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Sunday, 21 July, 2002, 14:43 GMT 15:43 UK
Derek Simpson, general secretary, Amicus
Please note "BBC Breakfast with Frost" must be credited if any part of this transcript is used
PETER SISSONS: Now this week Tony Blair's closest trade union ally Sir Ken Jackson was defeated in a vote for the leadership of the country's second largest union Amicus. On Thursday a left-wing candidate Derek Simpson was declared the winner after four recounts and last night Sir Ken finally accepted defeat. The result follows an upsurge in left-wing support which has produced a shift in the leadership of several unions reflecting a growing dissatisfaction with government policy. Well with me is the winning candidate himself, Derek Simpson. Derek first of all your reaction to Ken Jackson's withdrawal?
DEREK SIMPSON: I think it should have happened sooner but I think for the sake of our union and the media coverage that it's received it's welcome indeed that it's happened now at least.
PETER SISSONS: There has been some media coverage about you of course, union bullies are back, the dinosaurs are back, do those, how do you react to that sort of press you've been getting?
DEREK SIMPSON: Well it's amazing, it truly is amazing, I suppose that it's to be expected, there's clearly pressure and concern about what is happening in the trade union movement. But I've read with some amusement some of the stories in the newspaper this morning describing me as a, as a dinosaur which is, which is incredible. And apparently I've been plotting some sort of wave of strikes - I have to say to all my members and to members of the public this is paper talk, it's absolute nonsense, I'm simply about reflecting the views of our members and I think what needs to be understood when compared with the '70s is that there is a piece of legislation that requires ballots before industrial action. Now that means that every individual member has to ballot, no union leader, whether they're a dinosaur or not, can bring people into industrial dispute without those people vote for it.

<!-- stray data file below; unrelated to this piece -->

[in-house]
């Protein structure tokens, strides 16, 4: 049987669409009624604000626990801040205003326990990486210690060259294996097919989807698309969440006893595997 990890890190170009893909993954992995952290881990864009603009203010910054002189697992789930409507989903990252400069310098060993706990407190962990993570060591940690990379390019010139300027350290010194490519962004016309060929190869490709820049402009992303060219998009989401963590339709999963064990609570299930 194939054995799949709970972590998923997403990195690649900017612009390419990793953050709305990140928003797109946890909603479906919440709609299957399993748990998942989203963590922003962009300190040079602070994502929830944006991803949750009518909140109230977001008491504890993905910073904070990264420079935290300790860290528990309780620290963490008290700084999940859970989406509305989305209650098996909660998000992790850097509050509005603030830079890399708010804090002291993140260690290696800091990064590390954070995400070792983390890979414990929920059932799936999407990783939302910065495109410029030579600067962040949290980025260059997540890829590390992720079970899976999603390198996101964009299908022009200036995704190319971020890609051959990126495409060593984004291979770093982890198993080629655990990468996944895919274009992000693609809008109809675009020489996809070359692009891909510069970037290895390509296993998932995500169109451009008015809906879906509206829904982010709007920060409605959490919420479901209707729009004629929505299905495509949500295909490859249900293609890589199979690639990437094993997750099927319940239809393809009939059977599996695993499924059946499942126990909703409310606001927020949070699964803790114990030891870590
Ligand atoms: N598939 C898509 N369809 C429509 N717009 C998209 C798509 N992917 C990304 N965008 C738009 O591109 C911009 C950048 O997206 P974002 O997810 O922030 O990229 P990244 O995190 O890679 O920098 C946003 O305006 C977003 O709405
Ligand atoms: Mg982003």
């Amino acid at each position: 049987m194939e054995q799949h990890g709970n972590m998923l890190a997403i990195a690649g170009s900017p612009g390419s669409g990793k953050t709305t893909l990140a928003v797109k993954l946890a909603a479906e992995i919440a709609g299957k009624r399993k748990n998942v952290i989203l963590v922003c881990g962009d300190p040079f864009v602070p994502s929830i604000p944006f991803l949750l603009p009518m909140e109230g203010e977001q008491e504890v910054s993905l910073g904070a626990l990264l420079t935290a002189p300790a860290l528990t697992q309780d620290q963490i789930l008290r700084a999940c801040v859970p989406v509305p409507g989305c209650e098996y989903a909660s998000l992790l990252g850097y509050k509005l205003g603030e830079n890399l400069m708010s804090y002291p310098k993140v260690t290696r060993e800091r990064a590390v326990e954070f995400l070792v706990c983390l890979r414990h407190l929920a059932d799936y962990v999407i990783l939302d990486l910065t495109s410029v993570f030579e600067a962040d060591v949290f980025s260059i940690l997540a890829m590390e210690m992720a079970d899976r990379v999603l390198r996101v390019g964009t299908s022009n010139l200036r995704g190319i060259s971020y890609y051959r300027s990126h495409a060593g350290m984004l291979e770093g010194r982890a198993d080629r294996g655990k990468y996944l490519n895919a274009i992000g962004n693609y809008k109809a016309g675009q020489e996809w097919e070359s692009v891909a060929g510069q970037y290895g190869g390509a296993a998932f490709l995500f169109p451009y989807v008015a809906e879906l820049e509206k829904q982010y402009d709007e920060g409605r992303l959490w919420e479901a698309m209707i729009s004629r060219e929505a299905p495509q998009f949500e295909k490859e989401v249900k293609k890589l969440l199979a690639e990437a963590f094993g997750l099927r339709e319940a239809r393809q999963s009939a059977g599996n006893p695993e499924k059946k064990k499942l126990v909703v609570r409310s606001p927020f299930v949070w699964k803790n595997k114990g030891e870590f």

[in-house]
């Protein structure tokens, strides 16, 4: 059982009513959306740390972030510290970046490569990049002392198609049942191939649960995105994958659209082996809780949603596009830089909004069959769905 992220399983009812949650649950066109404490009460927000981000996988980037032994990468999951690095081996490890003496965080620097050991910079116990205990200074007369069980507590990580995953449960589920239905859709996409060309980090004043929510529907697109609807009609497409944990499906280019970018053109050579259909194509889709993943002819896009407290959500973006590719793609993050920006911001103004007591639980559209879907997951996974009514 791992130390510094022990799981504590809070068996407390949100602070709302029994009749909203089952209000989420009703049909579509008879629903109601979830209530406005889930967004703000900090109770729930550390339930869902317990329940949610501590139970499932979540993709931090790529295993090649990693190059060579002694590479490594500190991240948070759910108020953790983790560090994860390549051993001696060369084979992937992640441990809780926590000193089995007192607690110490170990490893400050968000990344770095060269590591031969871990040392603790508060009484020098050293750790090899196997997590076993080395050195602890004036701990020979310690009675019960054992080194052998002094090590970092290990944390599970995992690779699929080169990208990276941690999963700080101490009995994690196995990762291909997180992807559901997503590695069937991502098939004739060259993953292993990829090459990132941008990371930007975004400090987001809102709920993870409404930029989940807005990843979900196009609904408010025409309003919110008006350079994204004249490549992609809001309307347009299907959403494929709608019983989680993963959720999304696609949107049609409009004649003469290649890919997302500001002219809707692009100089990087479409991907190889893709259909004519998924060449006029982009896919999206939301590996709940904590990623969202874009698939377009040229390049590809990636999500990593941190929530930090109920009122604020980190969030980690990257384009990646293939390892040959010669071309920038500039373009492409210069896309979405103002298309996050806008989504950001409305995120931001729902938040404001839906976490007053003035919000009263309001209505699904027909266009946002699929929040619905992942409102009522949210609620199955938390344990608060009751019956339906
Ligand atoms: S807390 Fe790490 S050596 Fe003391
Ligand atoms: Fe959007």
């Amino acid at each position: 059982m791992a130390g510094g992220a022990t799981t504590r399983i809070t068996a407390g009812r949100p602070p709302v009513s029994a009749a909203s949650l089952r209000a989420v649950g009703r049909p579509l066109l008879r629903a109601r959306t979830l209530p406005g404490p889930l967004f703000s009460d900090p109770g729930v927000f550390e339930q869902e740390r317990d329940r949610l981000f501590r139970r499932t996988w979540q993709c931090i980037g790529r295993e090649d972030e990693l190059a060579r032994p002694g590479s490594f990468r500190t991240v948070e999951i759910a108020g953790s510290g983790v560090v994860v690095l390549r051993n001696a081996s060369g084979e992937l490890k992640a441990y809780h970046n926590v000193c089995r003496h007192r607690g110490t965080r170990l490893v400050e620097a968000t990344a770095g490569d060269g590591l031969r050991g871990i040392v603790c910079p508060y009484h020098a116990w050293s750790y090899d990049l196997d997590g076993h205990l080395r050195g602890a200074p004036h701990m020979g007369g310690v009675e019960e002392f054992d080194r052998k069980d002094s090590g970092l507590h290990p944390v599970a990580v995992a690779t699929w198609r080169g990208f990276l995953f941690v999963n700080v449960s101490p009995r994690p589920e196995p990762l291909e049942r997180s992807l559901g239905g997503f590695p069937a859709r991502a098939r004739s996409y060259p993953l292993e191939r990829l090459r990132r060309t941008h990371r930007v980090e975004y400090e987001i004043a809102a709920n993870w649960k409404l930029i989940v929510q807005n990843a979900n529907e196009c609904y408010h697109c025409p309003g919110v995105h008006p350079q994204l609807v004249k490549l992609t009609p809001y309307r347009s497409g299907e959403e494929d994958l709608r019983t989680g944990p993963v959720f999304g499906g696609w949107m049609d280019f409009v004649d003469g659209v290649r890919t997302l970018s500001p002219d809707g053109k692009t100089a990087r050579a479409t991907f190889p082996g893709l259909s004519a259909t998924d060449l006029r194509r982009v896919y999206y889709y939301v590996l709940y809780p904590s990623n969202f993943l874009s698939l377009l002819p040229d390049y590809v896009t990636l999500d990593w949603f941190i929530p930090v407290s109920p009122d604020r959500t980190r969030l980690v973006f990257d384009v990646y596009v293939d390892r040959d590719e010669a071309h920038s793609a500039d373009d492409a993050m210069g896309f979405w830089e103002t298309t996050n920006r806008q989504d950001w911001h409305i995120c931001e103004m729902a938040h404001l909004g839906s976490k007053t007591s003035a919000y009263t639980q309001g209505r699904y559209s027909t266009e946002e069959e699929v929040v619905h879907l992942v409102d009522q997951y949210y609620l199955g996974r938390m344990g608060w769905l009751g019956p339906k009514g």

PETER SISSONS: And you wouldn't seek to have any of that legislation changed or the rules on secondary picketing or any of that sort of stuff?
DEREK SIMPSON: Well...
PETER SISSONS: That would bring back the scenes of the '70s?
DEREK SIMPSON: The question of balloting before industrial action is absolutely clear, I'm a democrat, I believe that the members have the right to decide and, and I uphold that and don't seek to change it and I think that that, that's a clear message, the only people that can get involved in disputes are the members themselves.
PETER SISSONS: But what's your political agenda, well yesterday we heard John Edmunds, were you at this conference by the way?
DEREK SIMPSON: No I wasn't, no.
PETER SISSONS: He said, I've come not to praise New Labour but to bury it. I mean is the political agenda for you and other left-wing union leaders now to bury New Labour?
DEREK SIMPSON: Well I don't think that that's been part of my campaign and I think the question here is it's the same with our union, the leadership of our union, Sir Ken Jackson and its supporters are divorced from the rank and file members, they do not represent the rank and file view and that's been demonstrated in this ballot. The incredible turn over of an established figure like Sir Ken Jackson by the man from nowhere, as I've been described, really it's the reflection of the rank and file members. Now I believe that the Labour Party has got the same problem as our union have, it's divorced from its roots.